Treasurer Scott Morrison continues to insist that wages growth will return soon because it is directly linked to corporate profits. “Investment leads to the profits which leads to the wages growth,” Morrison told 7.30 two weeks ago. He repeated the claim yesterday, telling Insiders “as their profits improve, then obviously the case for wage rises obviously builds”.
It’s the same line as peddled by Grant King of the Business Council (and nowhere else currently), who told one of those sublimely awful AFR round tables a few weeks back that Australians wouldn’t be getting a pay rise until corporations were making more money, thank you.
Well, let’s put that to the test by looking at how company profits have performed versus wages, using data from the Australian Bureau of Statistics’ Business Indicators (this is different to the Wage Price Index survey, but let’s compare like with like as much as possible). Does there appear to be any correlation between profits and wages to you?
In fact it’s becoming increasingly obvious that if there is a link between profits and wages it’s a negative one. In the United States, wages have grown by more than in Australia, but still remain relatively weak and growth has fallen this year. That’s despite the US enjoying what has been frequently termed a “golden era” of corporate profits. In the UK, company profits have grown consistently since 2009 — and for most of that period, UK real wages fell (they’re now falling again, despite another lift in profits this year).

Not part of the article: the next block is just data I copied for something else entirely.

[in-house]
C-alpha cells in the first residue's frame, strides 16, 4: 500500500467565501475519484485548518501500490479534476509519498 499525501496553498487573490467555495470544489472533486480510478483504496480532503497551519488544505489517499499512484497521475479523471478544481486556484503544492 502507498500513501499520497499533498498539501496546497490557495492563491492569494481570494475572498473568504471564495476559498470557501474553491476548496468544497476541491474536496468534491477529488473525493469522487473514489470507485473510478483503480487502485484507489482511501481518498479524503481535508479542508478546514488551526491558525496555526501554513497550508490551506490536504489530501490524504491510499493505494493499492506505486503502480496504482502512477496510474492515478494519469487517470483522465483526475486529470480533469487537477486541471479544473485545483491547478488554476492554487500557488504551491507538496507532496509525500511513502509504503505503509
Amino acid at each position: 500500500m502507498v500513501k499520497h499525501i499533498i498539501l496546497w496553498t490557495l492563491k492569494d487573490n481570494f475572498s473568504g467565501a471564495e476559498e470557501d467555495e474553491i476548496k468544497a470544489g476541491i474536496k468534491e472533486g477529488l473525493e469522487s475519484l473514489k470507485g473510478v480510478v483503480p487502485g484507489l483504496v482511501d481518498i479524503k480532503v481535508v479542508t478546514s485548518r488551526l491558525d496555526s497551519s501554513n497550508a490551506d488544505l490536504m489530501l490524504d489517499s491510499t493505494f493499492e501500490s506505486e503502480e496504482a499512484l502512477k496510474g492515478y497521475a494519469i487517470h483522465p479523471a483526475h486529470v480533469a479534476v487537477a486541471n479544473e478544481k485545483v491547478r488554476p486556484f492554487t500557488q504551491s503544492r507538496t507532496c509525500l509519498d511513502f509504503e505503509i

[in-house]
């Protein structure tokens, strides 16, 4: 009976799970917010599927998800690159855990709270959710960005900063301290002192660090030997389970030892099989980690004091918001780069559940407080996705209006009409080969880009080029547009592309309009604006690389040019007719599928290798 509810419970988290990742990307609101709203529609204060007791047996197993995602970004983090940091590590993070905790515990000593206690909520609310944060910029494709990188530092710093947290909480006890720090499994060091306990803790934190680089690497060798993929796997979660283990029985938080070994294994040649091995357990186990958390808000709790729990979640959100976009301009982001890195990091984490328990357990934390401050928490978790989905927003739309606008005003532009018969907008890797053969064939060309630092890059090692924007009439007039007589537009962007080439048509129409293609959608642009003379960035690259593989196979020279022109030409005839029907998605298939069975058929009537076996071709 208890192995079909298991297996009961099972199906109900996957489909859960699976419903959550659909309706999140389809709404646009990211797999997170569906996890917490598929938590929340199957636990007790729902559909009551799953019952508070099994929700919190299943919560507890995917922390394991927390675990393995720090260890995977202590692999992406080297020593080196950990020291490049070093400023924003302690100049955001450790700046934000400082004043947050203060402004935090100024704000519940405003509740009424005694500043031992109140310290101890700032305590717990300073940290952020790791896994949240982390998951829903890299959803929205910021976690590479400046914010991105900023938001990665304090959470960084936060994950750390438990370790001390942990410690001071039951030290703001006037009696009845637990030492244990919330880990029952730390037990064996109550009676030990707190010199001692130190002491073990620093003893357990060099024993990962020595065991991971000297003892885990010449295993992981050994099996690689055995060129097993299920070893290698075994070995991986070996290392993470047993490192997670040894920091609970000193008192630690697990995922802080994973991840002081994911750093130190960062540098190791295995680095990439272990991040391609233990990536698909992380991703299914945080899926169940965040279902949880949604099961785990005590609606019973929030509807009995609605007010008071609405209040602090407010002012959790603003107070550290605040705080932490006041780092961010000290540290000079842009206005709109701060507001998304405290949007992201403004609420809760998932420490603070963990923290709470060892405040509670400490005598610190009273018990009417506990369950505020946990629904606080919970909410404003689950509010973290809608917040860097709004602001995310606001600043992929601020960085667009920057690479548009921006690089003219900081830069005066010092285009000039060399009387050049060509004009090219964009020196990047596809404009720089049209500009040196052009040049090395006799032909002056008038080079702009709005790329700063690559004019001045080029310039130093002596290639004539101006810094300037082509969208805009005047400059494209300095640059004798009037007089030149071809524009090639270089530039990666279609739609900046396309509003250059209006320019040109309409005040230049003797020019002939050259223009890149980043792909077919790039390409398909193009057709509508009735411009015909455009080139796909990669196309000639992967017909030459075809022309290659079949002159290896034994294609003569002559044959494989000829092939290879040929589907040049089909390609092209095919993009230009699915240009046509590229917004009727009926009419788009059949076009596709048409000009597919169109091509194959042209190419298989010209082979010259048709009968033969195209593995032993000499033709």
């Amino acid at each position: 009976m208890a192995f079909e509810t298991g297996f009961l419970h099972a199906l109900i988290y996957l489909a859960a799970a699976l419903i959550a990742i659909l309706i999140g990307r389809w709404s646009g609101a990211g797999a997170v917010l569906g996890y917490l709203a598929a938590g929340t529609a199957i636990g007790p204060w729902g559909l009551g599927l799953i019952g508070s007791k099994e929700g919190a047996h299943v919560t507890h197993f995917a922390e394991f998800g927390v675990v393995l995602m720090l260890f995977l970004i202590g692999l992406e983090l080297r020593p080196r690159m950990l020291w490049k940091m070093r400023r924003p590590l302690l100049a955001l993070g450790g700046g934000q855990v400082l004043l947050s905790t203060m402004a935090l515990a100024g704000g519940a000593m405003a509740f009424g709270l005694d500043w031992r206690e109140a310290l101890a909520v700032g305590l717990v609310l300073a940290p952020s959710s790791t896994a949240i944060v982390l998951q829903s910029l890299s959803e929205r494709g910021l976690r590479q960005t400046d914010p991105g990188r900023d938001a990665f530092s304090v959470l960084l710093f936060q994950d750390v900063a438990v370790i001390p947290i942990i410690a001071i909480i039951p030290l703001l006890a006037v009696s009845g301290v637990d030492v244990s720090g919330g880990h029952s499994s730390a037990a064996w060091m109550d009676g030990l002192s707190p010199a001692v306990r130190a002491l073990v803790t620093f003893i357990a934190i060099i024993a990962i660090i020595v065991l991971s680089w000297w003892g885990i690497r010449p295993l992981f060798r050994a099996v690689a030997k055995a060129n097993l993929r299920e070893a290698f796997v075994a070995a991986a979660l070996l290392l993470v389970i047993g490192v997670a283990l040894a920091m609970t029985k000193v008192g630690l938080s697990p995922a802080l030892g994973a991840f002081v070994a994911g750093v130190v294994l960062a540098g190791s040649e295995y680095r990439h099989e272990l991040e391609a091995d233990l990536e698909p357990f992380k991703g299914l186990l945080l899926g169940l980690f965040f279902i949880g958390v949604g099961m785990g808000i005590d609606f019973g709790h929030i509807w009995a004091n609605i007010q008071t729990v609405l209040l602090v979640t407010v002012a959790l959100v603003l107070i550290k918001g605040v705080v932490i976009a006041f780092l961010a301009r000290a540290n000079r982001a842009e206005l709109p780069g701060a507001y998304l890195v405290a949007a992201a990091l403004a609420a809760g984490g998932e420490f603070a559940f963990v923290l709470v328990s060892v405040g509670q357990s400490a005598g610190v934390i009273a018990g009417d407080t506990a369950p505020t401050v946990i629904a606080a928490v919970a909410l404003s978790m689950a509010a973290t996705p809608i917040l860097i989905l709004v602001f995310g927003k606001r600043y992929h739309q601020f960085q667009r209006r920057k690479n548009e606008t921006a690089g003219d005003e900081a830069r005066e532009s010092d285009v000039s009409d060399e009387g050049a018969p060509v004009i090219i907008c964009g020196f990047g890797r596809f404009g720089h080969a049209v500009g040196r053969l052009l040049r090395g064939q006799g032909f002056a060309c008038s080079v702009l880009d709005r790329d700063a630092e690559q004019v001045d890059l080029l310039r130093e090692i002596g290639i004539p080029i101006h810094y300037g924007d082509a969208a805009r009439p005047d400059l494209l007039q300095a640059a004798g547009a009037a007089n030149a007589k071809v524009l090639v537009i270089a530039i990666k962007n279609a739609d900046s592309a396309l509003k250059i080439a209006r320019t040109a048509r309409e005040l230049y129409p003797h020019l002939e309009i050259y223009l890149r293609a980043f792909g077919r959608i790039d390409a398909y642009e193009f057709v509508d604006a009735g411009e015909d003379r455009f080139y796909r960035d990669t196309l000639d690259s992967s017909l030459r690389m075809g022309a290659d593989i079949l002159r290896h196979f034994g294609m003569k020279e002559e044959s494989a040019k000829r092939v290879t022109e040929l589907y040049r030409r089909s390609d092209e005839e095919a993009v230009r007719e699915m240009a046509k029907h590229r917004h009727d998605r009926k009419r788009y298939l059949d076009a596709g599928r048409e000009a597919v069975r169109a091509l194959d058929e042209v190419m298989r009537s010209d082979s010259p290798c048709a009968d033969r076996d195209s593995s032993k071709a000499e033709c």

Why would there be a link between higher profits and power wages? Two reasons are obvious: one of the key drivers of higher profits have been corporations exploiting more employer-friendly and union-hostile industrial relations laws to curb wages growth; and corporations are growing larger (which is linked to the “golden era of profits“), increasing their bargaining capacity vis-a-vis workers because there is less competition for labour, and increasing their political influence as well, enabling to do what the Business Council has been trying to do for years — get politicians to make life easier for them.
Who knows — maybe Morrison will turn out to be right. But the experience in the US and the UK suggests that corporations will be hanging onto their higher profits rather than sharing them with the workers who help deliver them.